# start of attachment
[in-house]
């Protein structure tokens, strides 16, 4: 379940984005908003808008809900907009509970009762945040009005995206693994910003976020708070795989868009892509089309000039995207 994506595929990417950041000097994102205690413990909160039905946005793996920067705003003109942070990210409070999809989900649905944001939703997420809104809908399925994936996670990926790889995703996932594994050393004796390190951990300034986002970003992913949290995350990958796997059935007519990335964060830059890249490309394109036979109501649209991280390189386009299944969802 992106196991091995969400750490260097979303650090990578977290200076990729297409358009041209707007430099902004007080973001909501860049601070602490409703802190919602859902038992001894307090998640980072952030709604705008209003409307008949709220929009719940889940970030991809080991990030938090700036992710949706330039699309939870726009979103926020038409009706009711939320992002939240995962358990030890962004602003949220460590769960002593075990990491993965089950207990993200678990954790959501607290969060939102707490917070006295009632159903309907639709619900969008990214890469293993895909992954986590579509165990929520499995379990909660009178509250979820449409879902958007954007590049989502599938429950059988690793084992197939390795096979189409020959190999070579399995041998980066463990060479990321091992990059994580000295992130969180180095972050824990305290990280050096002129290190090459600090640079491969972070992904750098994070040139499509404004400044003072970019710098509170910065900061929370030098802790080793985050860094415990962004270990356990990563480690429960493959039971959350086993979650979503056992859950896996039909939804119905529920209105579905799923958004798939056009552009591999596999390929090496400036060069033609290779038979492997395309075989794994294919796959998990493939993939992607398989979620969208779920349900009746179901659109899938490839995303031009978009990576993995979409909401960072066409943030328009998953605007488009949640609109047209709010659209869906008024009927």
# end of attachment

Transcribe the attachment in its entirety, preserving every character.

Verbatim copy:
[in-house]
């Protein structure tokens, strides 16, 4: 379940984005908003808008809900907009509970009762945040009005995206693994910003976020708070795989868009892509089309000039995207 994506595929990417950041000097994102205690413990909160039905946005793996920067705003003109942070990210409070999809989900649905944001939703997420809104809908399925994936996670990926790889995703996932594994050393004796390190951990300034986002970003992913949290995350990958796997059935007519990335964060830059890249490309394109036979109501649209991280390189386009299944969802 992106196991091995969400750490260097979303650090990578977290200076990729297409358009041209707007430099902004007080973001909501860049601070602490409703802190919602859902038992001894307090998640980072952030709604705008209003409307008949709220929009719940889940970030991809080991990030938090700036992710949706330039699309939870726009979103926020038409009706009711939320992002939240995962358990030890962004602003949220460590769960002593075990990491993965089950207990993200678990954790959501607290969060939102707490917070006295009632159903309907639709619900969008990214890469293993895909992954986590579509165990929520499995379990909660009178509250979820449409879902958007954007590049989502599938429950059988690793084992197939390795096979189409020959190999070579399995041998980066463990060479990321091992990059994580000295992130969180180095972050824990305290990280050096002129290190090459600090640079491969972070992904750098994070040139499509404004400044003072970019710098509170910065900061929370030098802790080793985050860094415990962004270990356990990563480690429960493959039971959350086993979650979503056992859950896996039909939804119905529920209105579905799923958004798939056009552009591999596999390929090496400036060069033609290779038979492997395309075989794994294919796959998990493939993939992607398989979620969208779920349900009746179901659109899938490839995303031009978009990576993995979409909401960072066409943030328009998953605007488009949640609109047209709010659209869906008024009927």